Test Tube Tots: 3 Million and Counting

Group Estimates 200,000 Assisted Reproduction Births Per Year Worldwide

Reviewed by Louise Chang, MD on June 22, 2006
From the WebMD Archives

June 22, 2006 -- In 1978, it was big news when Louise Brown was born; she was the first "test tube baby." Today, assisted reproduction is almost old news. You might even know someone who has benefited from it.

The practice has become so common that an international monitoring group says at least 3 million babies conceived by in vitro fertilization and other assisted reproduction methods have been born since the first test tube baby debuted.

The International Committee for Monitoring Assisted Reproductive Technologies (ICMART) estimates that every year around the world nearly 200,000 babies are born and 1 million assisted reproduction procedures are performed.

Multiple Births Down

Success over the years has been redefined. ICMART reports the number of multiple births has been declining in recent years because of the "trend away from multiple embryo transfers towards single embryo transfer" during assisted reproduction procedures.

The report says that trend is being driven in some countries by regulation and in others by financial incentive.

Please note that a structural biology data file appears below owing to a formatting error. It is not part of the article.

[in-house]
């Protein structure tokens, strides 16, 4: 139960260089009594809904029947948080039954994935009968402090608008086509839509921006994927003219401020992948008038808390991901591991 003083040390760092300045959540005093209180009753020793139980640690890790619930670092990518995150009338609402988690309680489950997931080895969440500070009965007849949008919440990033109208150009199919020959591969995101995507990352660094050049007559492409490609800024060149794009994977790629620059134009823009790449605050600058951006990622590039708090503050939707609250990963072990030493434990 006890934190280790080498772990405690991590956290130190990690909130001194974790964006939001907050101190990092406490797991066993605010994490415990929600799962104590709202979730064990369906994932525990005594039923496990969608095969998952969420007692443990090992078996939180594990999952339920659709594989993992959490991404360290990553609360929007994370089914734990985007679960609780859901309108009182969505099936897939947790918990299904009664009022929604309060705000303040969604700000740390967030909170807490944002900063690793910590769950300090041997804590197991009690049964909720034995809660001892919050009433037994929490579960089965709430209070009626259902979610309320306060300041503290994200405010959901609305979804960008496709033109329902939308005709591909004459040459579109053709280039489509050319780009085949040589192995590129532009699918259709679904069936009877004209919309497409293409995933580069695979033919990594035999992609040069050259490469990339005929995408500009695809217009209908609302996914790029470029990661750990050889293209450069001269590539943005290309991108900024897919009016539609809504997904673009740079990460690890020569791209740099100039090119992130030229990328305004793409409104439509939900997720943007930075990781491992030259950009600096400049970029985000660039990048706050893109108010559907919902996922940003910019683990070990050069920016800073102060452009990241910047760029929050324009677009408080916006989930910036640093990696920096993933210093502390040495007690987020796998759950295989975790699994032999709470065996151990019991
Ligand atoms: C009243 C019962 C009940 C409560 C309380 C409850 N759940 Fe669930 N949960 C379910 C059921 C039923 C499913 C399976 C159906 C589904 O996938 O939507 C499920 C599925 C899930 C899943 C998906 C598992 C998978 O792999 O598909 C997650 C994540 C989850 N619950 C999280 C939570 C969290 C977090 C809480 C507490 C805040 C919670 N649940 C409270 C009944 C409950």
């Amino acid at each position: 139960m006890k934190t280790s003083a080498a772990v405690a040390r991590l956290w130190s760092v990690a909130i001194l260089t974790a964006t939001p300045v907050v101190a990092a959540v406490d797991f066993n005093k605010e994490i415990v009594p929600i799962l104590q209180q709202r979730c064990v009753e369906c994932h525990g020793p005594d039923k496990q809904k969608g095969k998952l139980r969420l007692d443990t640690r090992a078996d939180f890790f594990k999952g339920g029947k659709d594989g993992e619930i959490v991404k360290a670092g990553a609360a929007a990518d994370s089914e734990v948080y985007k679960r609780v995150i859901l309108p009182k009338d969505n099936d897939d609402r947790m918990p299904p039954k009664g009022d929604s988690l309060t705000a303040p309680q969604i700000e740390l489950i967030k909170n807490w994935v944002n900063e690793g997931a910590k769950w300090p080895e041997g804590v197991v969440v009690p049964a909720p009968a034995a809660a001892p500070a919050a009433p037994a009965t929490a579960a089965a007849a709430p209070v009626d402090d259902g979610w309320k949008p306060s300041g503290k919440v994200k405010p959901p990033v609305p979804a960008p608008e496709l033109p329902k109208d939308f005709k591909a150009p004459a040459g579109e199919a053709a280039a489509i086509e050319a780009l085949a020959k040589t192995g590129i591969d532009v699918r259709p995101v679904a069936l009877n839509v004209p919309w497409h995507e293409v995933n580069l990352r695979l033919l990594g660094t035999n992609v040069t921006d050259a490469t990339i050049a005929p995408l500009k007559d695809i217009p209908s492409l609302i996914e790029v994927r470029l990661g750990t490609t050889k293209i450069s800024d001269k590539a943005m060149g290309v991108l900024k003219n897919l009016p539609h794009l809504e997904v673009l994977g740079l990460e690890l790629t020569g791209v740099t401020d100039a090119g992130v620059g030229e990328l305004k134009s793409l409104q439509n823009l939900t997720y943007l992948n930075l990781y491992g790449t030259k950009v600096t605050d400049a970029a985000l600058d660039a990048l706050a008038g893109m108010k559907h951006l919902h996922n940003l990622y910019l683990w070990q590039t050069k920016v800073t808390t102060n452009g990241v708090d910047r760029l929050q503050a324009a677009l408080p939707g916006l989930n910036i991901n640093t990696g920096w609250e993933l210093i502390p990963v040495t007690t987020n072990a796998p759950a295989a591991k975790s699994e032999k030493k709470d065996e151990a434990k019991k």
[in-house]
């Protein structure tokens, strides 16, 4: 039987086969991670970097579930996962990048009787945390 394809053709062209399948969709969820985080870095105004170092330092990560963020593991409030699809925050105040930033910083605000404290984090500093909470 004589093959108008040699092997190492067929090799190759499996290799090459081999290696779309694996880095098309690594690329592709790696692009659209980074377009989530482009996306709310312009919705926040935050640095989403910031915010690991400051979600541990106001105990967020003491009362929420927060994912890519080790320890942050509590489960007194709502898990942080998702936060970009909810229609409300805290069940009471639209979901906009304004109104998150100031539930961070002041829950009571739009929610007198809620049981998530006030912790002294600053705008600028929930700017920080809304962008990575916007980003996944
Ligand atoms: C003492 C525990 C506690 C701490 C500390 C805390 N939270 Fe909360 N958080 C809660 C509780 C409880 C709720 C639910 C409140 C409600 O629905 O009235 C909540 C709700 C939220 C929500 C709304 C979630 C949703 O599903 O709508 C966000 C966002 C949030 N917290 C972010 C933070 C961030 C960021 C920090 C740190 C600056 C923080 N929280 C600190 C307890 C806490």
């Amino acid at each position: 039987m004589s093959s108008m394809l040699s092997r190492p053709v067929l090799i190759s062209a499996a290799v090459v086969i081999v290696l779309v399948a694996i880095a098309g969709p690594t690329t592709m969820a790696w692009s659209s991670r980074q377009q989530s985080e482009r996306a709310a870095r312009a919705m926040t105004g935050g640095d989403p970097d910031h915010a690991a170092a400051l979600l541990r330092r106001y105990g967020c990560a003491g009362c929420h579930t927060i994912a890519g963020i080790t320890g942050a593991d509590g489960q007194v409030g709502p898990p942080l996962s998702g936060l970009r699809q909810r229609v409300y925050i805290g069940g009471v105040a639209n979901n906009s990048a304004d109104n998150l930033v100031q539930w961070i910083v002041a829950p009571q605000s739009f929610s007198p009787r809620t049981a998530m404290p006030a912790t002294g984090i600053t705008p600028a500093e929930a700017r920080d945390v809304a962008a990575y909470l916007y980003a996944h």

Other facts from the report:

  • Nearly 13% of assisted reproduction procedures occur in women 40 or older.
  • Almost 50% occur in just four countries: the U.S., Germany, France, and the U.K.
  • 56% of all such treatments occur in Europe.
  • Denmark has the highest percentage of test tube babies -- 3.9% of all births.
  • Latin America has the lowest percentage -- 0.1%.
  • Availability of assisted reproduction is highest in Israel.
  • ICMART does not have much data from nearly 1/3 of the world, including Africa, China, or Indonesia, where availability is low.

ICMART presented its report at the conference of the European Society of Human Reproduction and Embryology in Prague, Czech Republic.

Show Sources

SOURCE: International Committee for Monitoring Assisted Reproductive Technologies at the European Society of Human Reproduction and Embryology, Prague, Czech Republic, June 21, 2006.
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